At the reception I overheard Mr. Groves thanking the organizers for the opportunity to give a recital while in Santa Fe, and lamenting that while opera singers love to do recitals, there are not as many opportunities for them as there were even as recently as the 1990s, when he could do lengthy recital tours in Europe and elsewhere. Listen up, agents, impresarios, and program committees because some of us are on the lookout for the kind of intense and transporting experience of aesthetic perfection one gets from hearing a singer of the caliber of Paul Groves up close in recital.

 

 

Maria Stuarda, with Joyce DiDonato and Carmen Gianattasio at the Royal Opera, Covent Garden

July 18th: my first time at Covent Garden, for the Royal Opera production (joint with Barcelona, the Theâtre des Champs-Elysées, and the Polish National Opera) of Donizetti's Maria Stuarda.  The fashion for reviving some of the lesser-known bel canto operas seems as strong as ever these days, especially with singers like Joyce DiDonato available to star in them.  This one was very much worth doing.  The opera is not perfect dramatically, but neither is it devoid of drama.  Of course we know how it's going to end, but the first act generates suspense over whether Elizabeth will meet with Mary, how they will interact, and especially what will happen to Roberto, Mary's lover and apparently one of Elizabeth's favorites too.  (I'm no expert on the history, but the libretto was adapted from a Walter Scott novel or play and is, I think, none too accurate historically.)  The final scene goes on perhaps a bit too long, Mary's final forgiveness of Elizabeth and lengthy exhortations, following her final confession to Talbot, to the assembled crowd and to Roberto to forgive her and enable peace and prosperity in the British dominions strains credulity a bit, seeming a bit corny and overpious.  The music is often strong here, but not uniformly so, Mary's prayer with crowd response seemed weak in comparison with similar scenes in other works of the era, e.g. the transcendent prayer scene in Rossini's Maometto Secundo.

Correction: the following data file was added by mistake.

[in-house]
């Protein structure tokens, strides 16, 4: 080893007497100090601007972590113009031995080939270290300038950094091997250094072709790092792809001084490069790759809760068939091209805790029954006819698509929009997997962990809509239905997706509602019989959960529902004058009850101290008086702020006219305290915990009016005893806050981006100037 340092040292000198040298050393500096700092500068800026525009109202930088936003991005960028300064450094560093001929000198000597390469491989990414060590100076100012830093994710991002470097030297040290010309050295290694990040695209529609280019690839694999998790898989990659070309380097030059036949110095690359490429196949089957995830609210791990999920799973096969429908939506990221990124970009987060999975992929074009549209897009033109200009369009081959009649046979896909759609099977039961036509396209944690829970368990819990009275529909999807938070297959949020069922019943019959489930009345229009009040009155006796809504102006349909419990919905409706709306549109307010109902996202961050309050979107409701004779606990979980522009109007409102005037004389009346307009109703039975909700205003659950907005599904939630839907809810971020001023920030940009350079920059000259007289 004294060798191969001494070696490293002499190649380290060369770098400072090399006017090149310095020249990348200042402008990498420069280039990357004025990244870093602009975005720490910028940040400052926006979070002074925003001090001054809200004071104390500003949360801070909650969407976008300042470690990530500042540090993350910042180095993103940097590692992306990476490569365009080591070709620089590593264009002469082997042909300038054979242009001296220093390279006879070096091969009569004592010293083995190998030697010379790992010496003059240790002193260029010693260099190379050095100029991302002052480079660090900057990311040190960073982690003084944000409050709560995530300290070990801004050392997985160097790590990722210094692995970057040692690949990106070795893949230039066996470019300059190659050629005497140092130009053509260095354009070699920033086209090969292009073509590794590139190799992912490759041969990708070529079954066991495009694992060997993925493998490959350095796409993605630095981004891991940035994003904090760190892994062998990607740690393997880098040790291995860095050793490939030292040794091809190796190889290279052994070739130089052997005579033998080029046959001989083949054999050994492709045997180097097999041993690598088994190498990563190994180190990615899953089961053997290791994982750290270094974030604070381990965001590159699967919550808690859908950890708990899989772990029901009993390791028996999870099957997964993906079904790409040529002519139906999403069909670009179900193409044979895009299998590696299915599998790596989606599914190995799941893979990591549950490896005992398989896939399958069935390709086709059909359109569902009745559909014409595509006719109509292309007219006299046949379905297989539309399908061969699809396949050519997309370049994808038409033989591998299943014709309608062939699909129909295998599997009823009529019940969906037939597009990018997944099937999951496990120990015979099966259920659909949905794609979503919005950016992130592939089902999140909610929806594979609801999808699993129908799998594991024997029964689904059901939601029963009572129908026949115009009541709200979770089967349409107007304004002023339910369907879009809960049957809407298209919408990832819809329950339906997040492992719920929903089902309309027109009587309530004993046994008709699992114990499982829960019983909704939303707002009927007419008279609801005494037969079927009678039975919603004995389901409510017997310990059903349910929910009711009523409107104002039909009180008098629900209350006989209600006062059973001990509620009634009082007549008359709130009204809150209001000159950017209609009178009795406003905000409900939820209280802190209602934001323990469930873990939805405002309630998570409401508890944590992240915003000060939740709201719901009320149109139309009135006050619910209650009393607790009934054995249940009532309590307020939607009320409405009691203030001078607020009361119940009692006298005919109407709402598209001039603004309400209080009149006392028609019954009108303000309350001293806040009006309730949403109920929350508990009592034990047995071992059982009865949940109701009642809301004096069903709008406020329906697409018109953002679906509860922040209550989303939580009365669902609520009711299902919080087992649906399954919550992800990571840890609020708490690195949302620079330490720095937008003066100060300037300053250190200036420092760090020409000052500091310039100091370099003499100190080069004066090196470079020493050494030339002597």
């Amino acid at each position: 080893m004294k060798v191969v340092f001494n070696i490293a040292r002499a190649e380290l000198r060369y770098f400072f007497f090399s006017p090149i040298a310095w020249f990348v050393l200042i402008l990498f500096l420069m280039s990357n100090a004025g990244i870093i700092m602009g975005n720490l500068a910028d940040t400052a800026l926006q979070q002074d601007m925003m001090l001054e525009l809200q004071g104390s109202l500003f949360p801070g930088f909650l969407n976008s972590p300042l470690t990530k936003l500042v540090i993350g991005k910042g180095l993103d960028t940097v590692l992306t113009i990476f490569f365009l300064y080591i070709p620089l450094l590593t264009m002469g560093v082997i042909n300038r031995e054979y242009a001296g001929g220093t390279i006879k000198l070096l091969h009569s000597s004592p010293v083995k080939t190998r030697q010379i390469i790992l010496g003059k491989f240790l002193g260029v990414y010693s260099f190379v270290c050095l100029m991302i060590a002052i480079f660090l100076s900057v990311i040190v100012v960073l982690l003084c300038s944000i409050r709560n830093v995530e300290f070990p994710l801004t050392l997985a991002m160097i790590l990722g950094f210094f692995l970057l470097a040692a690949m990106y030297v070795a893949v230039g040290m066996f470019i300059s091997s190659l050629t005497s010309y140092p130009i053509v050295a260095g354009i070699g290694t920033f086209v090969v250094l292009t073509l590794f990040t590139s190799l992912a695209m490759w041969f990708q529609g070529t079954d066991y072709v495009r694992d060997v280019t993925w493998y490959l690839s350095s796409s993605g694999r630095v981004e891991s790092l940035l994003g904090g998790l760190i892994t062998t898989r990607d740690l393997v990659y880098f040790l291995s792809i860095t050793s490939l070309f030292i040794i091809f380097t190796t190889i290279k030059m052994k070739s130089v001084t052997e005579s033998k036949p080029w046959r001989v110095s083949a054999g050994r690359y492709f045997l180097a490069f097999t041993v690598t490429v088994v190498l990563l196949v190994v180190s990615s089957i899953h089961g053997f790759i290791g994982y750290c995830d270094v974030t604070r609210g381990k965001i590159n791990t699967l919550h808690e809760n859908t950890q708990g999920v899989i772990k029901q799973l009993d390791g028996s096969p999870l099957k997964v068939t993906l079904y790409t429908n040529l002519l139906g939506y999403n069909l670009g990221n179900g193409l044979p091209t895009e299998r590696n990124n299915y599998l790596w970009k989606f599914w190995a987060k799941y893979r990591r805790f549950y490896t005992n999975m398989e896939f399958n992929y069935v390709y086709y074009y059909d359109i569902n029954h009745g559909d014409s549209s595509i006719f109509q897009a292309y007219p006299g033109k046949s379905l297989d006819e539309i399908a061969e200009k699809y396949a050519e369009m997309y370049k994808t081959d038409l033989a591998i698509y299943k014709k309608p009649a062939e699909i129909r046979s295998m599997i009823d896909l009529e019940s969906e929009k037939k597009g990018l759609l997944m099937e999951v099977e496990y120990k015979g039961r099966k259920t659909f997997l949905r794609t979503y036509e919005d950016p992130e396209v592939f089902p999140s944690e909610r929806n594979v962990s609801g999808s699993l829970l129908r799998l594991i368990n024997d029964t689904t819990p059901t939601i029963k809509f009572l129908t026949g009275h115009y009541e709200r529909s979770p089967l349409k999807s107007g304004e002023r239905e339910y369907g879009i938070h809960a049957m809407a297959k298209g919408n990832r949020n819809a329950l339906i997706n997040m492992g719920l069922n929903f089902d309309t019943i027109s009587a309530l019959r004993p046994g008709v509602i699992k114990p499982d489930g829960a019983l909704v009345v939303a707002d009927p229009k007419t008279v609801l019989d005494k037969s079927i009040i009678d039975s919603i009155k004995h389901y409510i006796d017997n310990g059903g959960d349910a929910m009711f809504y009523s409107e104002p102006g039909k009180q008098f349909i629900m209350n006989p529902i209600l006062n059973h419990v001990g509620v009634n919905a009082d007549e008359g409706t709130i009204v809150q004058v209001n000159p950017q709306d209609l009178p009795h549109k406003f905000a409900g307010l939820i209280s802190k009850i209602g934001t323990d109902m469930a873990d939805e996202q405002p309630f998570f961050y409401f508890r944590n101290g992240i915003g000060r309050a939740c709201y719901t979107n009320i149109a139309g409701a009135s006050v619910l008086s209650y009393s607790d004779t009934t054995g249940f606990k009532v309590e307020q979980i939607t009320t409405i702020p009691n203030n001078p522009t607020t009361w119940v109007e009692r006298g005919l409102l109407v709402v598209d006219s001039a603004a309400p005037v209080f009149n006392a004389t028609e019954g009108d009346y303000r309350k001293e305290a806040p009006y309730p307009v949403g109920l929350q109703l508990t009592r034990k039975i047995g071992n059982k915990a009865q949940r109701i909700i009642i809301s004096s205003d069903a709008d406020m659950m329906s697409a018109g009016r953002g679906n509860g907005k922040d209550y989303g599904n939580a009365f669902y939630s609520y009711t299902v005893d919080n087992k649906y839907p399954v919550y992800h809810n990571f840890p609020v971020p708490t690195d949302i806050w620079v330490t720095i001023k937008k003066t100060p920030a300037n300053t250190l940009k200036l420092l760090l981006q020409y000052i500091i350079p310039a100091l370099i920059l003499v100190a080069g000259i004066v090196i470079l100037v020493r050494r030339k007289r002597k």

A long first scene features Elizabeth, then others, especially Roberto, in colloquy with her.  Mary doesn't appear until well into the act, after a mini-intermission (lights up for a five-minute scene change) in the first act.  Carmen Gianattasio carried this portion strongly---her coloratura technique seemed quite secure to me, her voice pure and unstrained even at  high volume or high pitch.  Pretty good characterization too---her Elizabeth did seem a bit petulant at times, frayed by the stress of her position, but I guess it's tough to be Queen.  Sometimes she seemed slightly detached from the role, possibly because the attention to superb execution of demanding singing kept her from losing herself in the part.  Ismael Jordi as Roberto also came off well vocally, although to my ears, a bit "sung", sometimes phrasing with ever-so-slightly exaggerated flourishes.  But no vocal roughness, a  tone with good body and clarity, good projection, and pretty good characterization and intensity although again perhaps not inhabiting the role as completely as he could have.  But a singer I hope to hear again, whose presence in a cast I'd consider a definite attraction.

The production made some questionable choices, possibly in trying to keep to a budget... full Elizabethan costume for the women, especially Elizabeth, was a good choice, but it seemed weird to combine it with dark waistcoats and suits on the men, possibly of Edwardian vintage like the massive leather-upholstered couches and wood panelling that furnished the supposed Royal palace.  Elizabeth was portrayed as a bit on the vulgar side, especially when she rips off Roberto's shirt and runs her hands all over him in a jealous fit.  This lead to a long bout of shirtless singing by Roberto, well sung but the tableau unfortunately reminiscent of a Chippendales billboard.  A bit tacky, but perhaps effective in putting over a certain take on Elizabeth and inducing queasiness at her harassment of Roberto.